USA TODAY TV Critic Kelly Lawler discusses her big takeaway from the 72nd Primetime Emmy Award nominations.
“Lovecraft Country” is a perfect TV series for 2020. Too perfect.
The new 10-episode HBO series, based on the 2016 novel by Matt Ruff, is set in 1950s Jim Crow America. But its allegorical and literal approach to the horrors of racism feels aptly suited to a cultural moment in which America is once again reckoning with its racist past and present. “Lovecraft” brings the shadow of institutional racism, which many like to pretend is behind us, into sharp relief, reminding viewers that the past is never really gone.
Also, there are monsters.
“Lovecraft” (premiering Aug. 16, Sundays at 9 EDT/PDT, ★★★½ out of four) is a parable for our times. Created by Misha Green (“Underground”) and produced by Jordan Peele and J.J. Abrams, the series is relevant to any time in American history, because it so profoundly portrays and then dissects racism, the country’s original sin. It’s also a rip-roaring genre adventure full of terrifying monsters, creepy mysteries and absolutely superb acting from stars Jurnee Smollett, Jonathan Majors, Courtney B. Vance and Michael K. Williams.
Courtney B. Vance as Uncle George, Jonathan Majors as Atticus and Jurnee Smollett as Letty in “Lovecraft Country.” (Photo: HBO)
Riffing off horror tropes from celebrated writer H.P. Lovecraft – and reacting to his open and vicious racism – the series uses fantasy and science fiction to explore what it was like to live as a Black person in 1950s America. (Notably, the series and its many horrifying instances of racism take place in Northern states, helping to dispel the notion that the Jim Crow South was the only seat of America’s racist history.)
The series opens as Atticus “Tic” Freeman (Majors) reluctantly returns home to the South Side of Chicago to search for his missing father, Montrose (Williams). A letter from Montrose suggests he might be in a remote county in Massachusetts, so Tic and his Uncle George (Vance) and friend Letitia “Letty” Lewis (Smollett) hit the road to search for him. After enduring the indignities of monstrous white racists on the way, they encounter actual monsters, eventually entangling them with a magical secret society that aims to exploit Tic and Letty’s families.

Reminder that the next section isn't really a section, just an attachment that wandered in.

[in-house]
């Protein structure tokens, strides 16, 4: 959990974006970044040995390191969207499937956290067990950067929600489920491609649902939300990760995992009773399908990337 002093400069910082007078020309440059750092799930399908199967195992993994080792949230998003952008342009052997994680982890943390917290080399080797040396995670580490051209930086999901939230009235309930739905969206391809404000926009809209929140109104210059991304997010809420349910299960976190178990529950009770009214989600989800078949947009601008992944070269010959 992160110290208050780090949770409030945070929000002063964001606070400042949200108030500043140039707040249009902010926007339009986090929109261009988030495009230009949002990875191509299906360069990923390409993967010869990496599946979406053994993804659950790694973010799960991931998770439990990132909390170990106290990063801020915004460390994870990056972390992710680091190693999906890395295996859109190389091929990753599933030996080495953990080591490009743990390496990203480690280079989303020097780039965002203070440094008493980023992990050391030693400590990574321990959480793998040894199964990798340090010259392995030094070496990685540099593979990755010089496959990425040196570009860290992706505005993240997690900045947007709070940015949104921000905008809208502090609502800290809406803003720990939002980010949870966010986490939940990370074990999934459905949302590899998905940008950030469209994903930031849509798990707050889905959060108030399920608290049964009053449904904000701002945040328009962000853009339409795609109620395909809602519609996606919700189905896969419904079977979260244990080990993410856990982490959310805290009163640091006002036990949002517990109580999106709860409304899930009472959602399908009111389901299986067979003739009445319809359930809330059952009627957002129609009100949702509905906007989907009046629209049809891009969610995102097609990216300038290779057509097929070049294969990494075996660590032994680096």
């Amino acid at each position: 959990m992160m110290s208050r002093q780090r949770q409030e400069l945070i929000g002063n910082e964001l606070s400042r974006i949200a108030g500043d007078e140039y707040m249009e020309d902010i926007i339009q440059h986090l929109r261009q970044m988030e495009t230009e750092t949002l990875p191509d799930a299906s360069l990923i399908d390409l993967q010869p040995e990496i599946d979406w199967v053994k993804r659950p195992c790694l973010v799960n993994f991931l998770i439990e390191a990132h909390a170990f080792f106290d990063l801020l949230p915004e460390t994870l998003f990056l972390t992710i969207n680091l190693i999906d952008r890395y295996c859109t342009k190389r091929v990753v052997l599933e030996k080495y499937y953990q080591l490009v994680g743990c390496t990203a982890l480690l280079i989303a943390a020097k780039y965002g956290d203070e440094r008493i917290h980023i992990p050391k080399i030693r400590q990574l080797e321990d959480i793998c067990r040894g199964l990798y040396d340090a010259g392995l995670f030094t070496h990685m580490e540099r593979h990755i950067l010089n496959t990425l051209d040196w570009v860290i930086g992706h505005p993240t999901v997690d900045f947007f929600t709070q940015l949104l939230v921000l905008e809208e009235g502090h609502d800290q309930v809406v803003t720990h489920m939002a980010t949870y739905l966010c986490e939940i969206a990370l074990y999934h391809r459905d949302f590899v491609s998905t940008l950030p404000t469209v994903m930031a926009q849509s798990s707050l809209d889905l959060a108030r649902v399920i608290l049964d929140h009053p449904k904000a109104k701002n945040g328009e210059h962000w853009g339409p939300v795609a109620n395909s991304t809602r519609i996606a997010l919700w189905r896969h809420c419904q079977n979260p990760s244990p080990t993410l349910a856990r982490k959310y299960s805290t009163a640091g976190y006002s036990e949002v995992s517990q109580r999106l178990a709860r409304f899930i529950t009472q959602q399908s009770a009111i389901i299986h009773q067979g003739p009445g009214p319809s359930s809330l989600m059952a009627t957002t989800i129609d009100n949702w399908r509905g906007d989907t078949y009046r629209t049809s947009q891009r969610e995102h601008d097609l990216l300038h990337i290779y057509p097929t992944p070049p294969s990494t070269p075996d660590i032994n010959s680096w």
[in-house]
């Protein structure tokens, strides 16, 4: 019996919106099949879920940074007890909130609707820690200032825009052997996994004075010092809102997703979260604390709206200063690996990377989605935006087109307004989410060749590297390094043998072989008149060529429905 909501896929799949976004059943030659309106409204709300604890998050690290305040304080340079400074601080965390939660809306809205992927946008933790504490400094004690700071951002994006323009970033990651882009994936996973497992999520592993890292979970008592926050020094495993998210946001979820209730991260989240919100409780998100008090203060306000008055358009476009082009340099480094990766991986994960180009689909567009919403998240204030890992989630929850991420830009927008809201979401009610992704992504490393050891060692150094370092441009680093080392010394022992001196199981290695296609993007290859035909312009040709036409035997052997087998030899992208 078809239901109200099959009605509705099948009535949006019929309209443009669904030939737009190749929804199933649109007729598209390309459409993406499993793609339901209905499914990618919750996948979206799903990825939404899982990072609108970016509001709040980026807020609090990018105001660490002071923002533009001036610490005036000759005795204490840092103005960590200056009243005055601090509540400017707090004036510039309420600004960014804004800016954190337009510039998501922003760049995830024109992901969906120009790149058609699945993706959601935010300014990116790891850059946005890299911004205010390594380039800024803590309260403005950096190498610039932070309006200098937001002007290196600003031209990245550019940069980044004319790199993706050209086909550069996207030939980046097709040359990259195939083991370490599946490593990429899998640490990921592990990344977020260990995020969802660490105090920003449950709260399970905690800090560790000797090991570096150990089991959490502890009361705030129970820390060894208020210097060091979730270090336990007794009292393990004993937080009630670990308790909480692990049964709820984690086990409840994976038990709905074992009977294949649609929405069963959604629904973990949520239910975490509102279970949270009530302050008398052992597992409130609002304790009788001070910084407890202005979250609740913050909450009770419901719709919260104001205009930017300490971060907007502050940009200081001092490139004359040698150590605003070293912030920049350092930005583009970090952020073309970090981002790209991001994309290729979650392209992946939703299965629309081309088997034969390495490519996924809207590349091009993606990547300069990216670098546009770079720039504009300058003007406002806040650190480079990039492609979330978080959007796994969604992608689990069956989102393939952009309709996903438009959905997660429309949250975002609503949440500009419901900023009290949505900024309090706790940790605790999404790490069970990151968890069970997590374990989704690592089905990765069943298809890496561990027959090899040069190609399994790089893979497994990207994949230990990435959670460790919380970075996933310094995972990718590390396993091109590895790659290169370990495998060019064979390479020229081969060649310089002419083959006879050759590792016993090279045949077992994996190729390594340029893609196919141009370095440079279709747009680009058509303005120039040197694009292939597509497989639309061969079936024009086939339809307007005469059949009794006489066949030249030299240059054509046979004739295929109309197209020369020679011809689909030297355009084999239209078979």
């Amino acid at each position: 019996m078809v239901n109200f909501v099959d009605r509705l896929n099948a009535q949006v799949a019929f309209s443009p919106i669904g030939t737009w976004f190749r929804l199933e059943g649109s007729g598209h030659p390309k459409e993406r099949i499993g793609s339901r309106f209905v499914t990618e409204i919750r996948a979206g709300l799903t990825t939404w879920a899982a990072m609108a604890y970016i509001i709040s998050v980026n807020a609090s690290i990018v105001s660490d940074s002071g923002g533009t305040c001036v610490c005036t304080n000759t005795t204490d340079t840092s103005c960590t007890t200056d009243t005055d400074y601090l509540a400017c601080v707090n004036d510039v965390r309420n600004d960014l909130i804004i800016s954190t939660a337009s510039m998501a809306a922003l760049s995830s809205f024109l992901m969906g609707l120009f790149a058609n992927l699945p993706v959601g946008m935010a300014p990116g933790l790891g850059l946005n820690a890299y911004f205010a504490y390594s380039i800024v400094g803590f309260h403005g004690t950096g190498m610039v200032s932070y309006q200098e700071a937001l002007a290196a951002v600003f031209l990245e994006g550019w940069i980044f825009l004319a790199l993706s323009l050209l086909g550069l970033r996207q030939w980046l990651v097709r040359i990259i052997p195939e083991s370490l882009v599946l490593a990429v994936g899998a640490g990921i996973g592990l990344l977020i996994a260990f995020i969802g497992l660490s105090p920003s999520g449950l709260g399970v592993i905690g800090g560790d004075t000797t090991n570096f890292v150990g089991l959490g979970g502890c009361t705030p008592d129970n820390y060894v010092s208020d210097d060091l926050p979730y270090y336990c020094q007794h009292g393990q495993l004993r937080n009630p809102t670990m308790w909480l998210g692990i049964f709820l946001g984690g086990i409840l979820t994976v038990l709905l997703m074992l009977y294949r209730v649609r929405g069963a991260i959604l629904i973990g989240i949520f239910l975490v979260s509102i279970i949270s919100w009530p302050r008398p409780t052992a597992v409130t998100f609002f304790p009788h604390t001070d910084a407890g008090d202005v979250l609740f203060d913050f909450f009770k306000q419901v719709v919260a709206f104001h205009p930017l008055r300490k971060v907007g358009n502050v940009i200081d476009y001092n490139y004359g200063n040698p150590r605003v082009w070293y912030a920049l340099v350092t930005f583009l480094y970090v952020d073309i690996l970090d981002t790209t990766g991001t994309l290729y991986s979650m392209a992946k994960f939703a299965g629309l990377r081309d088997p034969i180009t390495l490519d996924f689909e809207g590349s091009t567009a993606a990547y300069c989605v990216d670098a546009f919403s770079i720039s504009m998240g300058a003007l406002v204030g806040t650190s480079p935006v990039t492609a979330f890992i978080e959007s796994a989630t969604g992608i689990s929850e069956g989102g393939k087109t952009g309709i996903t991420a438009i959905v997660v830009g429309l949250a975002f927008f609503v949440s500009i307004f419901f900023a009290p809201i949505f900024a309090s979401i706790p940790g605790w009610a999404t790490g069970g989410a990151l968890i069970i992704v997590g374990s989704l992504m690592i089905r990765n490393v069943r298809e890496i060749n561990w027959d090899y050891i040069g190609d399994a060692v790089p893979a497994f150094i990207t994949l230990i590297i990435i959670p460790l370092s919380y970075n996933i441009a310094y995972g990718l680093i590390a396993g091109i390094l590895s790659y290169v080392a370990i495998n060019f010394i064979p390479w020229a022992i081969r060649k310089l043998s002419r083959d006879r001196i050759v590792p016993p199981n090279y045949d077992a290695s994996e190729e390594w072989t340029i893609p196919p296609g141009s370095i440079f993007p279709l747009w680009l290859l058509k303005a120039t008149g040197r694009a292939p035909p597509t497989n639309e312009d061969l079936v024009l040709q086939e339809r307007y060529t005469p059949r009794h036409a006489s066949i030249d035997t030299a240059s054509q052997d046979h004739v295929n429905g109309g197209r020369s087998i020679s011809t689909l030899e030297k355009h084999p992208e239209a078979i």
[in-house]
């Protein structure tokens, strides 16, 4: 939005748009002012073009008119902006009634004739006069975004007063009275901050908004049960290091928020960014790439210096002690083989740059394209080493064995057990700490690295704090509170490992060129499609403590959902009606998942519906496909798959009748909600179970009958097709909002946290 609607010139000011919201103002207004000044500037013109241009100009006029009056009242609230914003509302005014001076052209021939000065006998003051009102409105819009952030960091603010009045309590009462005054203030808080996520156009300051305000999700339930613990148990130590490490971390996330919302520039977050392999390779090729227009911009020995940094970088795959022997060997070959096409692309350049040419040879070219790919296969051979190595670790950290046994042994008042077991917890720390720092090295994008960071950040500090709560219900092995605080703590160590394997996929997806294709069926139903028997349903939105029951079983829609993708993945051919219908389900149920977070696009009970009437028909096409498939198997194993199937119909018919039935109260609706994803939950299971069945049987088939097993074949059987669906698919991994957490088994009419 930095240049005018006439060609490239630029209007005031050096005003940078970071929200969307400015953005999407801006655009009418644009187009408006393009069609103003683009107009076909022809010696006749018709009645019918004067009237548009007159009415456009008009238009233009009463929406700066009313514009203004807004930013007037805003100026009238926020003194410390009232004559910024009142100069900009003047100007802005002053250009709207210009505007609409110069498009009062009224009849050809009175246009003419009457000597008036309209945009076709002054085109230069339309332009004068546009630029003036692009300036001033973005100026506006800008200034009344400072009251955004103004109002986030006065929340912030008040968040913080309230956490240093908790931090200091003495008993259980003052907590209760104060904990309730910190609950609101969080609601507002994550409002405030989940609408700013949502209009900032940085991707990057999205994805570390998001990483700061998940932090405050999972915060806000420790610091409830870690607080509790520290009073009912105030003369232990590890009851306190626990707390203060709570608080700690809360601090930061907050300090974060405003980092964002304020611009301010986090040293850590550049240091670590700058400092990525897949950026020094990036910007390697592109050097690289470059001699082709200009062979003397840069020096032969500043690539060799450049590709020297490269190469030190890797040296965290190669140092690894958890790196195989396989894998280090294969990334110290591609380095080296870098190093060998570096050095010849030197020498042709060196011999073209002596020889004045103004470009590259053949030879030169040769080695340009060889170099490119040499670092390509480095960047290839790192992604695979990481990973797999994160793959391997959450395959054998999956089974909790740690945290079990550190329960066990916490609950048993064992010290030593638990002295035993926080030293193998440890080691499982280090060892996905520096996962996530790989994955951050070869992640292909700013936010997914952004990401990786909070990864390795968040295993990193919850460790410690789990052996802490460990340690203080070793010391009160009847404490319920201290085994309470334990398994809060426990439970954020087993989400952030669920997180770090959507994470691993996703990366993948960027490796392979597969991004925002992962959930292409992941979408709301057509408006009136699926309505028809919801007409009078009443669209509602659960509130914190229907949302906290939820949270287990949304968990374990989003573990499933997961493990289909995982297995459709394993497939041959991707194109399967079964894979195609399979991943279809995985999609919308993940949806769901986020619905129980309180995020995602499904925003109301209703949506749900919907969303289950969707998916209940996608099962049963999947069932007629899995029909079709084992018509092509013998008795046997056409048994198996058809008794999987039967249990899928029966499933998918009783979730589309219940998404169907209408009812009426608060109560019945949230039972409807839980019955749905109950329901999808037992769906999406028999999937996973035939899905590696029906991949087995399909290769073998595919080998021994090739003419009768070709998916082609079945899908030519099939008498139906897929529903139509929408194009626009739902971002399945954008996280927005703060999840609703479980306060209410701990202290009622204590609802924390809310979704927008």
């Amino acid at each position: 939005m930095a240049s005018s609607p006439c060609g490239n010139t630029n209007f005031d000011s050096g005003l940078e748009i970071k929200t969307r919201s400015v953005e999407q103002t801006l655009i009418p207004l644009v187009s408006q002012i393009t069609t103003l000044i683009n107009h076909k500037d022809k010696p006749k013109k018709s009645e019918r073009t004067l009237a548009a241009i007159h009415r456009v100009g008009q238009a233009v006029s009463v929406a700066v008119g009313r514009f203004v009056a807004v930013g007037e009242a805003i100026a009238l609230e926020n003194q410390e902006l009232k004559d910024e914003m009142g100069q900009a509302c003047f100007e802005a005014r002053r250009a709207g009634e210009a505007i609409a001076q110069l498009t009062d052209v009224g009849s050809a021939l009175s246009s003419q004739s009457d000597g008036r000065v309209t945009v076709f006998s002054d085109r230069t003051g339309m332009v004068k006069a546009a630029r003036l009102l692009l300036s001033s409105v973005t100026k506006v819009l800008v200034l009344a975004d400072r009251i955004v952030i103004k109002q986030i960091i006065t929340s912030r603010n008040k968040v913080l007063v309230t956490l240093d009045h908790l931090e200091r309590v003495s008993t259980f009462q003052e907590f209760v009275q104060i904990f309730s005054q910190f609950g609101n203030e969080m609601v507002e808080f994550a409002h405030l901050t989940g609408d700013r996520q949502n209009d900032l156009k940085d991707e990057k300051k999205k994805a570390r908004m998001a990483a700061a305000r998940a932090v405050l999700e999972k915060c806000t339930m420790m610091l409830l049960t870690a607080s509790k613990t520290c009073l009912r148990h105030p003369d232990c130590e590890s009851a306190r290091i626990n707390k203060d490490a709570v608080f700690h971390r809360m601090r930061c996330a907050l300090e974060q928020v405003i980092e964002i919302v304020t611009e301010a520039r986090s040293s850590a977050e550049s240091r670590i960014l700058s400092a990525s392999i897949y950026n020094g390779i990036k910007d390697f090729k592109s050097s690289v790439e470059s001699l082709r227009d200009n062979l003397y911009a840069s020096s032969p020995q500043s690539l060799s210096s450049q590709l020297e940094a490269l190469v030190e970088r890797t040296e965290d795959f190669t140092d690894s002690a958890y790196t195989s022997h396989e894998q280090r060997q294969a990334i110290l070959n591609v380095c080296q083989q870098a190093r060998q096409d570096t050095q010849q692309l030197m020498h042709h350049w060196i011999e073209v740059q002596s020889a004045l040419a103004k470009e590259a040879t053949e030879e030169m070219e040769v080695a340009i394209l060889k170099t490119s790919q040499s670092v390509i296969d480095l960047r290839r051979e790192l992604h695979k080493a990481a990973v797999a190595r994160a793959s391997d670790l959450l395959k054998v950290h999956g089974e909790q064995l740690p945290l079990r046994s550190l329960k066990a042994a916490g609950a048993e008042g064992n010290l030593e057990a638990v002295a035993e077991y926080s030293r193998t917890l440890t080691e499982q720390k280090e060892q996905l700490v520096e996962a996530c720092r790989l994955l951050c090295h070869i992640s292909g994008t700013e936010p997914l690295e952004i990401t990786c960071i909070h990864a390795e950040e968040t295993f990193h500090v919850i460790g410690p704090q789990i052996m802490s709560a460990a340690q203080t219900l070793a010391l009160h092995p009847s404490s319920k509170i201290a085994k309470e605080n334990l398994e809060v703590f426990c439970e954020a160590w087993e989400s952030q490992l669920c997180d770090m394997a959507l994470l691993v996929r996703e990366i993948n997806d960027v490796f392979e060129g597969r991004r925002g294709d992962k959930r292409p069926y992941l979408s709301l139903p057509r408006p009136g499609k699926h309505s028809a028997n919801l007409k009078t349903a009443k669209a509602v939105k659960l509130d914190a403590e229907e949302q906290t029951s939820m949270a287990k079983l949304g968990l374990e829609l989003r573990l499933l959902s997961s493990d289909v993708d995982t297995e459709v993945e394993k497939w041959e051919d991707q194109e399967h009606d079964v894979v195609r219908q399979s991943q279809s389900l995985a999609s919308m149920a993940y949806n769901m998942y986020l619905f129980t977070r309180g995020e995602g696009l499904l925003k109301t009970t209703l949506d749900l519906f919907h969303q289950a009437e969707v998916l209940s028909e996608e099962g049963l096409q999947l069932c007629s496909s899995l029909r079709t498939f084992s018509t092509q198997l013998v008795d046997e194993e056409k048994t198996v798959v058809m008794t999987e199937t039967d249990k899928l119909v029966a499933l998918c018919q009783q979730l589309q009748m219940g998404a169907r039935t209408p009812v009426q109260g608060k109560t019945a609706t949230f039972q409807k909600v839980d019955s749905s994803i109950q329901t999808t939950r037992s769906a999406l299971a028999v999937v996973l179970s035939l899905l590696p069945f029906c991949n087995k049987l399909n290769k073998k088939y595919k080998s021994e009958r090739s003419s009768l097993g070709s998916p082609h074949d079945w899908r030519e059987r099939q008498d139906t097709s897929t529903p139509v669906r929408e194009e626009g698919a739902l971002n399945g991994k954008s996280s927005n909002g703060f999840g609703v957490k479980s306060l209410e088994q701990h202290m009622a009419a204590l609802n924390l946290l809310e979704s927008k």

“Lovecraft” is overflowing with atmosphere: Its visuals are wrought in vivid colors and scored to kicky modern music (from Cardi B to Rihanna to “The Jeffersons” theme song). The first episode is astounding and affecting as an entry point for the story, gripping in its tension when the characters face dangers both real and fantastical.
Smollett is a breakout, and given far more screen time to demonstrate her acting prowess than in her turn in February’s “Harley Quinn: Birds of Prey.” Letty isn’t confined by stereotypes about Black women, and takes on a pivotal role in the action. Vance, who radiates a sense of paternal calm and wisdom, is expertly deployed, and George, an author of guidebooks for the Black community, goes to surprising places, when a lesser show could have made his story too predictable.
The series is primarily about Tic, Letty, George and Montrose, but it makes space to explore different Black experiences and horror tropes by focusing on supporting characters in some episodes. Letty’s half-sister Ruby (Wunmi Mosaku) has a remarkable arc that examines relationships between Black and white women in a way no other series has before.
The series runs through its affecting stories with astounding speed, occasionally losing the narrative thread while explaining mythology. The first two episodes, the highlight of the five made available for review, feel more like a standalone film, so centered and complete is their plot. But there’s some awkwardness in the transition to new stories in the rest of the season, rendering the third episode in particular a bit anticlimactic.
But occasional missteps in pacing are a minor issue in the scheme of the series, which makes such powerful use of its excellent acting, smart scripts and vibrant visuals, it smooths over a few shaky moments.
The best genre stories are about more than the just monster that lives under your bed. Like Peele’s “Get Out,” they use the building blocks of fantasy and horror to lure the viewer into to a story more profound and revealing. “Lovecraft” is that kind of story, both insightful and just plain scary.
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